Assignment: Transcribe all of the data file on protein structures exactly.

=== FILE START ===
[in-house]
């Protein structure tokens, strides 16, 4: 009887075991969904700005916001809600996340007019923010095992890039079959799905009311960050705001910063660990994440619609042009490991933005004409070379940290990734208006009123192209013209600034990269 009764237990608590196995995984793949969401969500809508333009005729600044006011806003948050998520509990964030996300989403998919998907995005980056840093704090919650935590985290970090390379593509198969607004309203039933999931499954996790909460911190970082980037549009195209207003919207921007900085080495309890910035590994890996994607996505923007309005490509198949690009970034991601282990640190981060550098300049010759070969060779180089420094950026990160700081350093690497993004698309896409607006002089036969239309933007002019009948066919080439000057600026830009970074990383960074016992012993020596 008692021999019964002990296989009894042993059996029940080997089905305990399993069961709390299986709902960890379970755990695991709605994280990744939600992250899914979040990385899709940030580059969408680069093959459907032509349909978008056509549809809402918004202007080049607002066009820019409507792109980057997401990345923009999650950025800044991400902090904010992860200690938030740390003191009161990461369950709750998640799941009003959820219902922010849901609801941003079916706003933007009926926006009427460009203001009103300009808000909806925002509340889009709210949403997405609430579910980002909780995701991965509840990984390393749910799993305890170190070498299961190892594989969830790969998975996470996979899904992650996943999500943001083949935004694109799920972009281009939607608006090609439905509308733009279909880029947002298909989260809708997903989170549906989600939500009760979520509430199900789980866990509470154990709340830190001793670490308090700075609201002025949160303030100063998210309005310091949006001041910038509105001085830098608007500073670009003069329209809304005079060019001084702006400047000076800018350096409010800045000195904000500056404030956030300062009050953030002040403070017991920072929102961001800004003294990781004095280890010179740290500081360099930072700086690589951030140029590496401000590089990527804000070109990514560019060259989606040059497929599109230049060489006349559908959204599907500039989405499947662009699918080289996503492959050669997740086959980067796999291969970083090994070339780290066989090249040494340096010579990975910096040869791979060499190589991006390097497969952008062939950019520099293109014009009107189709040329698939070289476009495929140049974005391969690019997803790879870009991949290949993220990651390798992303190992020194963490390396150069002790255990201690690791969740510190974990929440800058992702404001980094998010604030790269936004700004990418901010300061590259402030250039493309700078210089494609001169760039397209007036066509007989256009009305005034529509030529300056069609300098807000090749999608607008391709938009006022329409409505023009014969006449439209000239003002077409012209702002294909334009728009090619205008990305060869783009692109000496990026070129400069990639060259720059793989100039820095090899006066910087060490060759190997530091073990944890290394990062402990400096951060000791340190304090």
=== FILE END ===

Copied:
[in-house]
């Protein structure tokens, strides 16, 4: 009887075991969904700005916001809600996340007019923010095992890039079959799905009311960050705001910063660990994440619609042009490991933005004409070379940290990734208006009123192209013209600034990269 009764237990608590196995995984793949969401969500809508333009005729600044006011806003948050998520509990964030996300989403998919998907995005980056840093704090919650935590985290970090390379593509198969607004309203039933999931499954996790909460911190970082980037549009195209207003919207921007900085080495309890910035590994890996994607996505923007309005490509198949690009970034991601282990640190981060550098300049010759070969060779180089420094950026990160700081350093690497993004698309896409607006002089036969239309933007002019009948066919080439000057600026830009970074990383960074016992012993020596 008692021999019964002990296989009894042993059996029940080997089905305990399993069961709390299986709902960890379970755990695991709605994280990744939600992250899914979040990385899709940030580059969408680069093959459907032509349909978008056509549809809402918004202007080049607002066009820019409507792109980057997401990345923009999650950025800044991400902090904010992860200690938030740390003191009161990461369950709750998640799941009003959820219902922010849901609801941003079916706003933007009926926006009427460009203001009103300009808000909806925002509340889009709210949403997405609430579910980002909780995701991965509840990984390393749910799993305890170190070498299961190892594989969830790969998975996470996979899904992650996943999500943001083949935004694109799920972009281009939607608006090609439905509308733009279909880029947002298909989260809708997903989170549906989600939500009760979520509430199900789980866990509470154990709340830190001793670490308090700075609201002025949160303030100063998210309005310091949006001041910038509105001085830098608007500073670009003069329209809304005079060019001084702006400047000076800018350096409010800045000195904000500056404030956030300062009050953030002040403070017991920072929102961001800004003294990781004095280890010179740290500081360099930072700086690589951030140029590496401000590089990527804000070109990514560019060259989606040059497929599109230049060489006349559908959204599907500039989405499947662009699918080289996503492959050669997740086959980067796999291969970083090994070339780290066989090249040494340096010579990975910096040869791979060499190589991006390097497969952008062939950019520099293109014009009107189709040329698939070289476009495929140049974005391969690019997803790879870009991949290949993220990651390798992303190992020194963490390396150069002790255990201690690791969740510190974990929440800058992702404001980094998010604030790269936004700004990418901010300061590259402030250039493309700078210089494609001169760039397209007036066509007989256009009305005034529509030529300056069609300098807000090749999608607008391709938009006022329409409505023009014969006449439209000239003002077409012209702002294909334009728009090619205008990305060869783009692109000496990026070129400069990639060259720059793989100039820095090899006066910087060490060759190997530091073990944890290394990062402990400096951060000791340190304090």